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I'm trying to initialise a 2D array in Perl that is basically a schedule. So it looks like this:

Time     Mon   Tue   Wed   Thu   Fri
09:00     0     0     0     0     0  
10:00     0     0     0     0     0 
11:00     0     0     0     0     0 
12:00     0     0     0     0     0 
13:00     0     0     0     0     0 
14:00     0     0     0     0     0 
15:00     0     0     0     0     0 
16:00     0     0     0     0     0
17:00     0     0     0     0     0 
18:00     0     0     0     0     0 
19:00     0     0     0     0     0 
20:00     0     0     0     0     0 

I read some articles on 2D arrays in Perl but I'm still confused. What's the easiest way to do this? And please explain a bit so I can get what's going on.

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How do you want to index the 2d array ? –  Jean Sep 17 '12 at 14:33

1 Answer 1

up vote 3 down vote accepted

Take a look at perllol. It is the best documentation for lists of lists in Perl

Essentially, each element of a Perl array can be any scalar value - a string or number, or something more exotic like a subroutine reference or a filehandle reference. To create a 2D array you want an array of arrays, so each element of the base array needs to be an array reference

The [...] construct creates an anonymous array and returns a reference to it. The anonymous part just means that it has no identifier attached to it like @data, but it exists in memory and can be accessed through its reference

The syntax for accessing an element of an array through a reference is, for instance, $array_ref->[0] for the first element. So if I write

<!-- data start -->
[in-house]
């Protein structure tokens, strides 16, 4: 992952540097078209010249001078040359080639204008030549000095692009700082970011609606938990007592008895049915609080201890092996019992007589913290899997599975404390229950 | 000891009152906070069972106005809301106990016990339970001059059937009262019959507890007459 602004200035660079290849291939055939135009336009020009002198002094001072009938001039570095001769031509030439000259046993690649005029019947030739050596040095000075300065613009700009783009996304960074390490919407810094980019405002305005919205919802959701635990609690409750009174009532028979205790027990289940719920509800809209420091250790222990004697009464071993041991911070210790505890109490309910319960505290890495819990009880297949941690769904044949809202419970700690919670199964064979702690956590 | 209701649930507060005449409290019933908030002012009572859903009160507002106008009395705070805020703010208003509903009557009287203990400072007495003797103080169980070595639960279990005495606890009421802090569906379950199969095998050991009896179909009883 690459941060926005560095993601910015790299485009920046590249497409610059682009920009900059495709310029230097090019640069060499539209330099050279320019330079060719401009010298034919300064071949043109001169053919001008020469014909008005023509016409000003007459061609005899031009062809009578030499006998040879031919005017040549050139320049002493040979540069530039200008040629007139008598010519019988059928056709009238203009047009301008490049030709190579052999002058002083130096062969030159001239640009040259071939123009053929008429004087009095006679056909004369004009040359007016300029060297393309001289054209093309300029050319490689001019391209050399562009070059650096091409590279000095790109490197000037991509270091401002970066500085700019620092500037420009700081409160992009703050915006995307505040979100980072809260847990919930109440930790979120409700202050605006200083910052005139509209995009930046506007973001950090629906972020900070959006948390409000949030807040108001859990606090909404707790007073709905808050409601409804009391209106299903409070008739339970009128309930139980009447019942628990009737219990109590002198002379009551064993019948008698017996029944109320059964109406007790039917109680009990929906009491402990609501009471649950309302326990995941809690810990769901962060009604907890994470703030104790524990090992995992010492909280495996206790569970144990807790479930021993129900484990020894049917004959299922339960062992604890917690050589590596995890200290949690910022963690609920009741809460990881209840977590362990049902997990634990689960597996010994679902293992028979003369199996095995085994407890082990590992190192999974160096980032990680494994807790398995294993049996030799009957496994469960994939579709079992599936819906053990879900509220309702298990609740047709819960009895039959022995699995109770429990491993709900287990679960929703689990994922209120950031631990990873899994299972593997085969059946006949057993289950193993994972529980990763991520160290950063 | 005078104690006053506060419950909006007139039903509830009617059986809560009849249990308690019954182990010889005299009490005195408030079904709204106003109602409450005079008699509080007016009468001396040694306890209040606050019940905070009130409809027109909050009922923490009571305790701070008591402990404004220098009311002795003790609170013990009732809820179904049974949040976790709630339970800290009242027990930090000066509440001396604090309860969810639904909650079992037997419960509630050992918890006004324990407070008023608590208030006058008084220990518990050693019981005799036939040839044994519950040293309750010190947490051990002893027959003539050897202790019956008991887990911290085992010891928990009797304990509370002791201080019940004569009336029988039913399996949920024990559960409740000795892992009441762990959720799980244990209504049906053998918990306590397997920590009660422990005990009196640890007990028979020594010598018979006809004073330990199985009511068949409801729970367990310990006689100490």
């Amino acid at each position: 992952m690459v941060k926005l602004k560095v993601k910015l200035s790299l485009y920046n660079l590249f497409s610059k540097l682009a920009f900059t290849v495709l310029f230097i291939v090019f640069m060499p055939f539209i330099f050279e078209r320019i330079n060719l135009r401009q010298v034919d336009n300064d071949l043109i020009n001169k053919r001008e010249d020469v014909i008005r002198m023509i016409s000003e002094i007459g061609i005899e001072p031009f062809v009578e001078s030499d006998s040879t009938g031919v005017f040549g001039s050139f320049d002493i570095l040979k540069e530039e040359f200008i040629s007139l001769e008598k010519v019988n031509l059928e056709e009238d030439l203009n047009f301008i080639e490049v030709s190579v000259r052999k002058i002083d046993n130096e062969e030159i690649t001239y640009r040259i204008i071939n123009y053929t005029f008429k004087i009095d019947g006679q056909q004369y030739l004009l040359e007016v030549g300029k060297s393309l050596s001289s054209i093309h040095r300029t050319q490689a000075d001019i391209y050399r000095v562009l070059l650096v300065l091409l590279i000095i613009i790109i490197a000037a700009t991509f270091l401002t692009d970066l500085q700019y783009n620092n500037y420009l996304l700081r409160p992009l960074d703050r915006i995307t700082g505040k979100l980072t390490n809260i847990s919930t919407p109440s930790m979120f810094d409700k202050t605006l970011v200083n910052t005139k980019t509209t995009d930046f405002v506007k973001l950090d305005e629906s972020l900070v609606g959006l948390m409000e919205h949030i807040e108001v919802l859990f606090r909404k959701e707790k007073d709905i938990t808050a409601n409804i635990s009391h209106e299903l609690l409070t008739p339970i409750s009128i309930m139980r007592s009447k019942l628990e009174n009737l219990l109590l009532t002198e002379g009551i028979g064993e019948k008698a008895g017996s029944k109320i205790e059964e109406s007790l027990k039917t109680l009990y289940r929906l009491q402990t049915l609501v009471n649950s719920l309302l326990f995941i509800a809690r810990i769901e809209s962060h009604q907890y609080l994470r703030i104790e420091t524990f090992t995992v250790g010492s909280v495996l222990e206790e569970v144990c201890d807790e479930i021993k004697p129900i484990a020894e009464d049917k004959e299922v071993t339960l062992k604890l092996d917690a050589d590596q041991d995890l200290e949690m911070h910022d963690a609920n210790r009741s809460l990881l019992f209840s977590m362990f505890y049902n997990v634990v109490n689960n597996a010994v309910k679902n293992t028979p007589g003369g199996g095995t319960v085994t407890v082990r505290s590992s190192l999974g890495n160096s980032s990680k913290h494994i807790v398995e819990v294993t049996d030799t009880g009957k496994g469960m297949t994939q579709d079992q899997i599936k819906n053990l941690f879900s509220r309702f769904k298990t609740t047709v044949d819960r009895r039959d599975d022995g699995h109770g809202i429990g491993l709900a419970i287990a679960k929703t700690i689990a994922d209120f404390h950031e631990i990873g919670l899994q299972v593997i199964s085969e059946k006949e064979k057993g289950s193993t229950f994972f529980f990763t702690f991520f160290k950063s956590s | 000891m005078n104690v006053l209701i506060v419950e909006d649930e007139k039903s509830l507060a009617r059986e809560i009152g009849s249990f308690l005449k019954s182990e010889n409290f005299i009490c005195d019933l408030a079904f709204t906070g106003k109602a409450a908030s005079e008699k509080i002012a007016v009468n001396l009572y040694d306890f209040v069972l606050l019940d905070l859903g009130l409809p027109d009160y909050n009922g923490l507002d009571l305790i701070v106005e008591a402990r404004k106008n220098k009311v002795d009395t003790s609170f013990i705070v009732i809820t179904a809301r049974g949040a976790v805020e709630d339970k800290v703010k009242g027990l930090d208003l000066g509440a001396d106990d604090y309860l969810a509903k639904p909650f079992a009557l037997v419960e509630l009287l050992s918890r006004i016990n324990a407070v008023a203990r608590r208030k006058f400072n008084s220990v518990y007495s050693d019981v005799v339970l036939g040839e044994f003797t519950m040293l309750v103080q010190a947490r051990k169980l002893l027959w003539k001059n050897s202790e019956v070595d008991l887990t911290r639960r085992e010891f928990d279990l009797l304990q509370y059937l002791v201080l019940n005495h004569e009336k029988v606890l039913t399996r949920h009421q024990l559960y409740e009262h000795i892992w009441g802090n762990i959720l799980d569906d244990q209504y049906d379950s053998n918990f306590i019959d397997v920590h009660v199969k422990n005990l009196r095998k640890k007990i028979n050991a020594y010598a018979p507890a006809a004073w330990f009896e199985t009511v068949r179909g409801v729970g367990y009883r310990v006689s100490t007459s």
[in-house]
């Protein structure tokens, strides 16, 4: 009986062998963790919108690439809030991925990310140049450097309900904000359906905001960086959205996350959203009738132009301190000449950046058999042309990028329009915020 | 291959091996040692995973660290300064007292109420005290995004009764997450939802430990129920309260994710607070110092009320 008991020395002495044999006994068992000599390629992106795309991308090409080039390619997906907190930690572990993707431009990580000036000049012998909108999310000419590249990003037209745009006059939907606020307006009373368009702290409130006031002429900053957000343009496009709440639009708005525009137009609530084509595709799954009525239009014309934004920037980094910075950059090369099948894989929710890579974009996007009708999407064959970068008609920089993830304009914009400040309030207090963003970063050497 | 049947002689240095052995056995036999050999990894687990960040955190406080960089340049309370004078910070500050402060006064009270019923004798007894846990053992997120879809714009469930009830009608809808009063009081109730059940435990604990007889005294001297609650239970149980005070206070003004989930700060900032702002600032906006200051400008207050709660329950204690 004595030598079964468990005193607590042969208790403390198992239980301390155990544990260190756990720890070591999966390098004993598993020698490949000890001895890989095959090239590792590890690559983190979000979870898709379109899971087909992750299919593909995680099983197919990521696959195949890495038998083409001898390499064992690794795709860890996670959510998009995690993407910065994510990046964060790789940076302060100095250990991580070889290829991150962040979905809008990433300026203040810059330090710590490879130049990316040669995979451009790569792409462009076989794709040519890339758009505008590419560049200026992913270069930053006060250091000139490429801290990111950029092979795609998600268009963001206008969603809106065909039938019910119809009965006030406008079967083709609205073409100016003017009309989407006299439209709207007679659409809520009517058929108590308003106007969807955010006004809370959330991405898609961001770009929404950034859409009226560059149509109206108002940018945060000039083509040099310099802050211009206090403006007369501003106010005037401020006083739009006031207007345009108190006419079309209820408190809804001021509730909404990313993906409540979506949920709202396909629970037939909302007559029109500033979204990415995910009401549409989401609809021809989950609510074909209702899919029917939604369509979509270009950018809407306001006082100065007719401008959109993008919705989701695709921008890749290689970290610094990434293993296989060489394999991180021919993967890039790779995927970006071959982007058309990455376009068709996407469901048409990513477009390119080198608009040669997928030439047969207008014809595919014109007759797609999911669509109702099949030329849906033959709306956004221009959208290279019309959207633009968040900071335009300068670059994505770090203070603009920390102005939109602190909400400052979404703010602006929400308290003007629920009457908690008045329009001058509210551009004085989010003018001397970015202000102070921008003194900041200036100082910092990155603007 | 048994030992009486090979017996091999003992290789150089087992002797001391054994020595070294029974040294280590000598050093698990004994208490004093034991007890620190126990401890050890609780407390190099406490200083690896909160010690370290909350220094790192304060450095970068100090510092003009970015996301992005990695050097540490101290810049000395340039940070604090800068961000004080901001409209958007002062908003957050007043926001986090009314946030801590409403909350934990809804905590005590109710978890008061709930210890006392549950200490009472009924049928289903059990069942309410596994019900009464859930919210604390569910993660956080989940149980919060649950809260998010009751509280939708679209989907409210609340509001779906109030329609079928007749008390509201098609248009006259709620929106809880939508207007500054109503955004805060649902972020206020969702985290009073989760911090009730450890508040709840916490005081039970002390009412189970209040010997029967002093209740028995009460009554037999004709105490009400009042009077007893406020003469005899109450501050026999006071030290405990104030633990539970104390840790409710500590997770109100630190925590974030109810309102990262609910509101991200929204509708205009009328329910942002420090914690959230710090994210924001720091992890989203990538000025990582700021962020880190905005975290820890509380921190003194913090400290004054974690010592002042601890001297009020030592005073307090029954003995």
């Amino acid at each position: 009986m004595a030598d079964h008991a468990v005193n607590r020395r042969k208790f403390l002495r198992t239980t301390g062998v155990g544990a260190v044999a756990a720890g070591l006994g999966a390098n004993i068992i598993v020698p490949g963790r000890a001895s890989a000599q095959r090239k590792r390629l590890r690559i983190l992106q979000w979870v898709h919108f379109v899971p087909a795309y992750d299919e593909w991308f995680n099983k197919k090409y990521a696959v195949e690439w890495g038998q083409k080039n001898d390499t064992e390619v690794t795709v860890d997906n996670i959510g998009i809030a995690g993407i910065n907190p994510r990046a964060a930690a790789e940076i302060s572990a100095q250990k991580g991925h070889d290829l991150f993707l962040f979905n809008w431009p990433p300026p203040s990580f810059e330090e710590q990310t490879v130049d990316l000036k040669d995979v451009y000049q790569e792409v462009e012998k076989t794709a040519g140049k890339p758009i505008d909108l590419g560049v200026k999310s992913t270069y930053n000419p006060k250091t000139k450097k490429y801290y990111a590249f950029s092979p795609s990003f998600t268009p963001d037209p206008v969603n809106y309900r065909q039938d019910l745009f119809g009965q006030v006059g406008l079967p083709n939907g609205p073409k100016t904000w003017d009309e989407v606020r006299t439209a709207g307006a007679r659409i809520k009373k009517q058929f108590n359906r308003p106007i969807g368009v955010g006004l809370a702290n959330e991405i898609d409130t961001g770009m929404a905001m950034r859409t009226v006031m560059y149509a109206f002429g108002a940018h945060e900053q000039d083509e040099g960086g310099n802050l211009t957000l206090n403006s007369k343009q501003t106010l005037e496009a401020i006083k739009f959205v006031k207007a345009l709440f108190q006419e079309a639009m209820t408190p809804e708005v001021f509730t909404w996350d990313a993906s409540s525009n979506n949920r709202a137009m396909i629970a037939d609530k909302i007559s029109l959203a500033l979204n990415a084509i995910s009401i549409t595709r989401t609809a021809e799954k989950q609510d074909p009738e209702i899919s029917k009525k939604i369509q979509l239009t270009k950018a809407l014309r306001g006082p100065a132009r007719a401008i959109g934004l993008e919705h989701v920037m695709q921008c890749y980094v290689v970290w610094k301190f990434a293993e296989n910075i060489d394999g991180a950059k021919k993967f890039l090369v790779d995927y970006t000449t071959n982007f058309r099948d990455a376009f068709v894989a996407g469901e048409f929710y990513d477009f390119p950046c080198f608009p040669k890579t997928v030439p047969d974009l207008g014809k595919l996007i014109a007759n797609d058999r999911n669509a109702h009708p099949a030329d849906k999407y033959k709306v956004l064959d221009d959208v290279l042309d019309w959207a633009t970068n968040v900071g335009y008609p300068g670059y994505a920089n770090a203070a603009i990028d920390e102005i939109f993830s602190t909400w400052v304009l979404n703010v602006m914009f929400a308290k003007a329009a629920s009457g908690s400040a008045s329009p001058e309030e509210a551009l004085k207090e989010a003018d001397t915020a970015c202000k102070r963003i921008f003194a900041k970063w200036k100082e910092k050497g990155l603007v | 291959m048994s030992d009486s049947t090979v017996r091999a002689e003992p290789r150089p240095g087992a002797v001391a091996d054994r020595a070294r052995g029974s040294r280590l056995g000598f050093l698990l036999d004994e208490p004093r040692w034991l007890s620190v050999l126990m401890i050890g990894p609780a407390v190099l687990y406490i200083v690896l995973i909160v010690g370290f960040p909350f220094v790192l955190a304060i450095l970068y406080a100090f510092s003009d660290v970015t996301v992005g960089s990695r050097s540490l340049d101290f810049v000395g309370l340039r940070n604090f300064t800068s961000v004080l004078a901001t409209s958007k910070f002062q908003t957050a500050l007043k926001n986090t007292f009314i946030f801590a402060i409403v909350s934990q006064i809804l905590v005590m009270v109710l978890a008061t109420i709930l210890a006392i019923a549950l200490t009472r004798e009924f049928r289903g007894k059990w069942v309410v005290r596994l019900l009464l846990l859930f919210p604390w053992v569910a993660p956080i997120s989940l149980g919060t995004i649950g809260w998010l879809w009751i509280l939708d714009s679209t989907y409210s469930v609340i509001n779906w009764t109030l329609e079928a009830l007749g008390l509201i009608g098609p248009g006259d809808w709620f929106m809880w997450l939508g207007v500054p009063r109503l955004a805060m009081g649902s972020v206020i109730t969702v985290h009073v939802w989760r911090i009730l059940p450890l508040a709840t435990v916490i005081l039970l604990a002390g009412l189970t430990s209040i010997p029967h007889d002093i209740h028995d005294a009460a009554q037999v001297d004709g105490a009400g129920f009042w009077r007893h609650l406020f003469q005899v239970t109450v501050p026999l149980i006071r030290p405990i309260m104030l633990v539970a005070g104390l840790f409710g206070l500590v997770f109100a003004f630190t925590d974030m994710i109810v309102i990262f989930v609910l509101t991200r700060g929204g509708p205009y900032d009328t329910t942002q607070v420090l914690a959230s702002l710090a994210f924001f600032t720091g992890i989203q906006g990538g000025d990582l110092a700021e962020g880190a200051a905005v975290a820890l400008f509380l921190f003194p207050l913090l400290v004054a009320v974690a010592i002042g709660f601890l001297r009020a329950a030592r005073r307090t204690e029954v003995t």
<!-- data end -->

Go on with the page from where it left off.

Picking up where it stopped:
my $array_ref = [ '09:00', 0, 0, 0, 0, 0 ];
print $array_ref->[0];

I would see 09:00 output

For your data, you can write

my @data = (
  [ '09:00', 0, 0, 0, 0, 0 ],
  [ '10:00', 0, 0, 0, 0, 0 ],
  [ '11:00', 0, 0, 0, 0, 0 ],
  [ '12:00', 0, 0, 0, 0, 0 ],
  [ '13:00', 0, 0, 0, 0, 0 ],
  [ '14:00', 0, 0, 0, 0, 0 ],
  [ '15:00', 0, 0, 0, 0, 0 ],
  [ '16:00', 0, 0, 0, 0, 0 ],
  [ '17:00', 0, 0, 0, 0, 0 ],
  [ '18:00', 0, 0, 0, 0, 0 ],
  [ '19:00', 0, 0, 0, 0, 0 ],
  [ '20:00', 0, 0, 0, 0, 0 ],
);

So $data[0] is a reference to an (anonymous) array holding the first line of data, and $data[0]->[0] is '09:00'

In addition there is a syntax facility that allows the arrow between any pair of closing and opening brackets to be omitted, so that $data[0]->[0] may be written as $data[0][0] with exactly the same meaning

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Thank you. Very clear explanation. –  MinaHany Sep 17 '12 at 16:29

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